abc
QUICK LINKS:

Minnesota Among States Considering GMO Labeling

Updated: 04/29/2014 10:09 AM
Created: 04/29/2014 10:07 AM WDIO.com

ST. PAUL, Minn. (AP) - A Minnesota lawmaker who is sponsoring a bill requiring labels on genetically modified food believes passage of similar legislation by states could force action at the federal level.

Vermont last week became the first state to pass a bill requiring labels for genetically modified food, despite the opposition of the powerful U.S. food industry, which fears a patchwork of state policies.

Minnesota Public Radio says that at a recent Capitol hearing on the bill sponsored by DFL Rep. Karen Clark, the Minnesota Agri-Growth Council called genetically engineered crops the best and most environmentally friendly way to boost yields.

The national Grocery Manufacturers Association, whose members include Minnesota food giants Cargill, General Mills and Hormel, has urged policymakers to support requirements for labeling only if the Food and Drug Administration finds a health or safety risk.

___

Information from: Minnesota Public Radio News

(Copyright 2014 The Associated Press. All rights reserved. This material may not be published, broadcast, rewritten or redistributed.)

Front Page

  • FILE - U.S. Steel has announced plans to partially idle Minntac in Mountain Iron effective June 1. US Steel to Partially Idle Minntac, Potentially Affecting 700

    Three weeks after announcing plans to temporarily idle Keewatin Taconite, U.S. Steel has announced plans to temporarily idle a portion of the Minntac plant in Mountain Iron.  The company did not announce exactly how many employees will be affected, but union officials told Eyewitness News they expected about 700 workers to be impacted.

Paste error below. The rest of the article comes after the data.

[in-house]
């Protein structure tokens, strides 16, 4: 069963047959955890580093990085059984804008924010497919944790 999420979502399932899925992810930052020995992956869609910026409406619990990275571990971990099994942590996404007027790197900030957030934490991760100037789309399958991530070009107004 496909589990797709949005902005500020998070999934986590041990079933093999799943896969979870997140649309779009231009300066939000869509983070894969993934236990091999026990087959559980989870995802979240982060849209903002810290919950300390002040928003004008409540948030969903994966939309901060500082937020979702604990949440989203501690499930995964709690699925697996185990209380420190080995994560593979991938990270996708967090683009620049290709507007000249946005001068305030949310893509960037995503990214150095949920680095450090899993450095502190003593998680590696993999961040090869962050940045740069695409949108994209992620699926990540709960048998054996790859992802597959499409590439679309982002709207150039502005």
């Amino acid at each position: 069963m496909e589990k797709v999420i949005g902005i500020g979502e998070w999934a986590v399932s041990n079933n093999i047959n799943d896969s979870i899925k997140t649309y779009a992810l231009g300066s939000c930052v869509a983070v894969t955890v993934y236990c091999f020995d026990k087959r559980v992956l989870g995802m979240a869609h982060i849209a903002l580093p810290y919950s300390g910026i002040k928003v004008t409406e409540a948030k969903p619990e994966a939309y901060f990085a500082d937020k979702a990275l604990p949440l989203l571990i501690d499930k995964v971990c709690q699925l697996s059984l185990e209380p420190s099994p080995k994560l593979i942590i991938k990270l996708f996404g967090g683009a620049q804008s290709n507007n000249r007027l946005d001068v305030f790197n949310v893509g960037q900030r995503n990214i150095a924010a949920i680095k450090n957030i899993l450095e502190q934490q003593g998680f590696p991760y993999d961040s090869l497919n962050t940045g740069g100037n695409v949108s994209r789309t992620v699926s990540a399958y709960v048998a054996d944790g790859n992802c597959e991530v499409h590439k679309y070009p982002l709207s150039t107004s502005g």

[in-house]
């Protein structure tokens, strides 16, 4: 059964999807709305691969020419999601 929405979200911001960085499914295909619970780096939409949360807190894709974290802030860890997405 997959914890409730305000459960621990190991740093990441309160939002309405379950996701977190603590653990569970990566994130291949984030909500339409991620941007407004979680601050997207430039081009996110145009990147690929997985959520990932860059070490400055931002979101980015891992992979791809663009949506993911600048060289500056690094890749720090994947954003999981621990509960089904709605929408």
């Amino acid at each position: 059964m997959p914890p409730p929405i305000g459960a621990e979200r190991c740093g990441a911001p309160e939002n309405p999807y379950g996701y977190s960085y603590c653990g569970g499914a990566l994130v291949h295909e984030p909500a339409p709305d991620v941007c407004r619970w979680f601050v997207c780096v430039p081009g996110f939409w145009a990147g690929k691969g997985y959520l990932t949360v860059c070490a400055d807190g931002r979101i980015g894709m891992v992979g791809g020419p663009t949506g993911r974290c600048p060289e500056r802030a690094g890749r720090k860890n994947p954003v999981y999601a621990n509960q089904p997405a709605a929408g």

• As Steelworkers Brace for Hundreds of Layoffs, Politicians Call for Change

    The past month has been tough for miners on the Iron Range. They got more bad news on Tuesday that U.S. Steel announced plans to temporarily idle a portion of the Minntac Plant in Mountain Iron. 

  • A federal judge has dismissed the City of Duluth's attempt to restore an agreement that had given the city millions of dollars in revenue from the Fond-du-Luth Casino annually. Duluth Loses Bid to Restore Casino Agreement

    A federal court has dismissed the City of Duluth's attempt to reinstate an agreement that had provided the city with millions of dollars annually from the Fond-du-Luth Casino.  In an opinion Tuesday, U.S. District Court Judge Colleen Kollar-Kotelly upheld a notice of violation issued in 2011, saying the National Indian Gaming Commission was within its rights to issue the violation.

  • Duluth Superintendent Finalist for Twin Cities Job

    After more than three years on the job, a Twin Cities school district announced Duluth Superintendent Bill Gronseth is one of six finalists for their top job. 

  • Is It Enough? Parent, Teachers Talk Music in Duluth Schools

    Duluth East High School Senior Dan Richards has had a lot of success as a cellist this year, including getting into Berklee College of Music and making it to the final round of a statewide contest. His father, however, has expressed concerns that students today don't have the same resources that his son did.

 
Advertisement